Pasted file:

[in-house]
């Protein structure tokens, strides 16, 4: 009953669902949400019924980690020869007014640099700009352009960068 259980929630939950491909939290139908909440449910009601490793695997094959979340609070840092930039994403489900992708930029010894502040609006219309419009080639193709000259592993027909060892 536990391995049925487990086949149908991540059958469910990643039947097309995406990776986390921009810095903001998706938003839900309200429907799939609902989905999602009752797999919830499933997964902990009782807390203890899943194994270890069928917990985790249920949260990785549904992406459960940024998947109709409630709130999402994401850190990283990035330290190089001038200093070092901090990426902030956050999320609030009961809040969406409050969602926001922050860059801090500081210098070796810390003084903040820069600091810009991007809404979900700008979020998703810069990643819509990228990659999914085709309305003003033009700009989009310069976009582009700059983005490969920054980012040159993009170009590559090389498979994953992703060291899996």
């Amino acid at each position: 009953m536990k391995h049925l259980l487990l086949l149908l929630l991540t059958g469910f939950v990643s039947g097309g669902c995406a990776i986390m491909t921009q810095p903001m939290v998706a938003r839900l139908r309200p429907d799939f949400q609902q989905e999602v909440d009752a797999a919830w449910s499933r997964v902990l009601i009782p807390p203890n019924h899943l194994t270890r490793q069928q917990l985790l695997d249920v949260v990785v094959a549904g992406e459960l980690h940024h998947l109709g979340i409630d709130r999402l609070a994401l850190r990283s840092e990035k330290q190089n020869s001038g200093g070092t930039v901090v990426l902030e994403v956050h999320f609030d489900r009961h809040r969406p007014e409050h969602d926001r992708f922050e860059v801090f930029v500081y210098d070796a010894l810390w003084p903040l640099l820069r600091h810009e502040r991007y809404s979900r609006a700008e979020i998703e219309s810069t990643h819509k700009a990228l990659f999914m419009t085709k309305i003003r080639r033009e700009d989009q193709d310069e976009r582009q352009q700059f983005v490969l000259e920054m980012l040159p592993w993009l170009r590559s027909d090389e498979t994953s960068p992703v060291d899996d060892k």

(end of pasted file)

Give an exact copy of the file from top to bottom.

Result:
[in-house]
């Protein structure tokens, strides 16, 4: 009953669902949400019924980690020869007014640099700009352009960068 259980929630939950491909939290139908909440449910009601490793695997094959979340609070840092930039994403489900992708930029010894502040609006219309419009080639193709000259592993027909060892 536990391995049925487990086949149908991540059958469910990643039947097309995406990776986390921009810095903001998706938003839900309200429907799939609902989905999602009752797999919830499933997964902990009782807390203890899943194994270890069928917990985790249920949260990785549904992406459960940024998947109709409630709130999402994401850190990283990035330290190089001038200093070092901090990426902030956050999320609030009961809040969406409050969602926001922050860059801090500081210098070796810390003084903040820069600091810009991007809404979900700008979020998703810069990643819509990228990659999914085709309305003003033009700009989009310069976009582009700059983005490969920054980012040159993009170009590559090389498979994953992703060291899996």
């Amino acid at each position: 009953m536990k391995h049925l259980l487990l086949l149908l929630l991540t059958g469910f939950v990643s039947g097309g669902c995406a990776i986390m491909t921009q810095p903001m939290v998706a938003r839900l139908r309200p429907d799939f949400q609902q989905e999602v909440d009752a797999a919830w449910s499933r997964v902990l009601i009782p807390p203890n019924h899943l194994t270890r490793q069928q917990l985790l695997d249920v949260v990785v094959a549904g992406e459960l980690h940024h998947l109709g979340i409630d709130r999402l609070a994401l850190r990283s840092e990035k330290q190089n020869s001038g200093g070092t930039v901090v990426l902030e994403v956050h999320f609030d489900r009961h809040r969406p007014e409050h969602d926001r992708f922050e860059v801090f930029v500081y210098d070796a010894l810390w003084p903040l640099l820069r600091h810009e502040r991007y809404s979900r609006a700008e979020i998703e219309s810069t990643h819509k700009a990228l990659f999914m419009t085709k309305i003003r080639r033009e700009d989009q193709d310069e976009r582009q352009q700059f983005v490969l000259e920054m980012l040159p592993w993009l170009r590559s027909d090389e498979t994953s960068p992703v060291d899996d060892k």